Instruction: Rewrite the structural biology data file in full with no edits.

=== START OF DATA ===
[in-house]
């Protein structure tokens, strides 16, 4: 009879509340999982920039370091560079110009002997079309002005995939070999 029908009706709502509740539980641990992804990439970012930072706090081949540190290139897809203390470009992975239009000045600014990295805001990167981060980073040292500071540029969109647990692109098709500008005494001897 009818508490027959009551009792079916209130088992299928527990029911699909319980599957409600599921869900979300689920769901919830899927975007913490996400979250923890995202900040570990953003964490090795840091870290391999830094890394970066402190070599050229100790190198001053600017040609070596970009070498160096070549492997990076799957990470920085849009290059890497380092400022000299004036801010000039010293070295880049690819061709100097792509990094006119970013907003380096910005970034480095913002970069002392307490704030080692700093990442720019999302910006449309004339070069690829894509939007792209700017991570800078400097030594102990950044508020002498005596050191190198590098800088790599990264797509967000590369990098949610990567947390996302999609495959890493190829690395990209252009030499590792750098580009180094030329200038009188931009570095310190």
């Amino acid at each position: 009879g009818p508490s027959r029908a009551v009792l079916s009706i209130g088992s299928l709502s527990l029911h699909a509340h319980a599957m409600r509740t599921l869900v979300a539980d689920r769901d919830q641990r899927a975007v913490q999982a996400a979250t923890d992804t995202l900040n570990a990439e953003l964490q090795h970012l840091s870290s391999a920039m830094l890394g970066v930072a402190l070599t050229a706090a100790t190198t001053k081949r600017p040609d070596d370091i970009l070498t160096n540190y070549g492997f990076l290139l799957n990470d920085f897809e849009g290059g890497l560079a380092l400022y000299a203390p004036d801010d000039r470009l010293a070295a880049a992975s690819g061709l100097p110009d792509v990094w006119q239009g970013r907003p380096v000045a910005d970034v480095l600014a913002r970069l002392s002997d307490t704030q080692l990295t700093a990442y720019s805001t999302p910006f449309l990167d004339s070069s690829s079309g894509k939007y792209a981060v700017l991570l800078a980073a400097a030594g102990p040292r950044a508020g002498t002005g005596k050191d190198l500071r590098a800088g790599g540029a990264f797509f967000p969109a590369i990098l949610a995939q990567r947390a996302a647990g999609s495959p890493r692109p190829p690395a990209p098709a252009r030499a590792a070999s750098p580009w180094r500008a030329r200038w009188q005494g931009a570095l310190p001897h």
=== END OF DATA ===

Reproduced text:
[in-house]
């Protein structure tokens, strides 16, 4: 009879509340999982920039370091560079110009002997079309002005995939070999 029908009706709502509740539980641990992804990439970012930072706090081949540190290139897809203390470009992975239009000045600014990295805001990167981060980073040292500071540029969109647990692109098709500008005494001897 009818508490027959009551009792079916209130088992299928527990029911699909319980599957409600599921869900979300689920769901919830899927975007913490996400979250923890995202900040570990953003964490090795840091870290391999830094890394970066402190070599050229100790190198001053600017040609070596970009070498160096070549492997990076799957990470920085849009290059890497380092400022000299004036801010000039010293070295880049690819061709100097792509990094006119970013907003380096910005970034480095913002970069002392307490704030080692700093990442720019999302910006449309004339070069690829894509939007792209700017991570800078400097030594102990950044508020002498005596050191190198590098800088790599990264797509967000590369990098949610990567947390996302999609495959890493190829690395990209252009030499590792750098580009180094030329200038009188931009570095310190």
């Amino acid at each position: 009879g009818p508490s027959r029908a009551v009792l079916s009706i209130g088992s299928l709502s527990l029911h699909a509340h319980a599957m409600r509740t599921l869900v979300a539980d689920r769901d919830q641990r899927a975007v913490q999982a996400a979250t923890d992804t995202l900040n570990a990439e953003l964490q090795h970012l840091s870290s391999a920039m830094l890394g970066v930072a402190l070599t050229a706090a100790t190198t001053k081949r600017p040609d070596d370091i970009l070498t160096n540190y070549g492997f990076l290139l799957n990470d920085f897809e849009g290059g890497l560079a380092l400022y000299a203390p004036d801010d000039r470009l010293a070295a880049a992975s690819g061709l100097p110009d792509v990094w006119q239009g970013r907003p380096v000045a910005d970034v480095l600014a913002r970069l002392s002997d307490t704030q080692l990295t700093a990442y720019s805001t999302p910006f449309l990167d004339s070069s690829s079309g894509k939007y792209a981060v700017l991570l800078a980073a400097a030594g102990p040292r950044a508020g002498t002005g005596k050191d190198l500071r590098a800088g790599g540029a990264f797509f967000p969109a590369i990098l949610a995939q990567r947390a996302a647990g999609s495959p890493r692109p190829p690395a990209p098709a252009r030499a590792a070999s750098p580009w180094r500008a030329r200038w009188q005494g931009a570095l310190p001897h």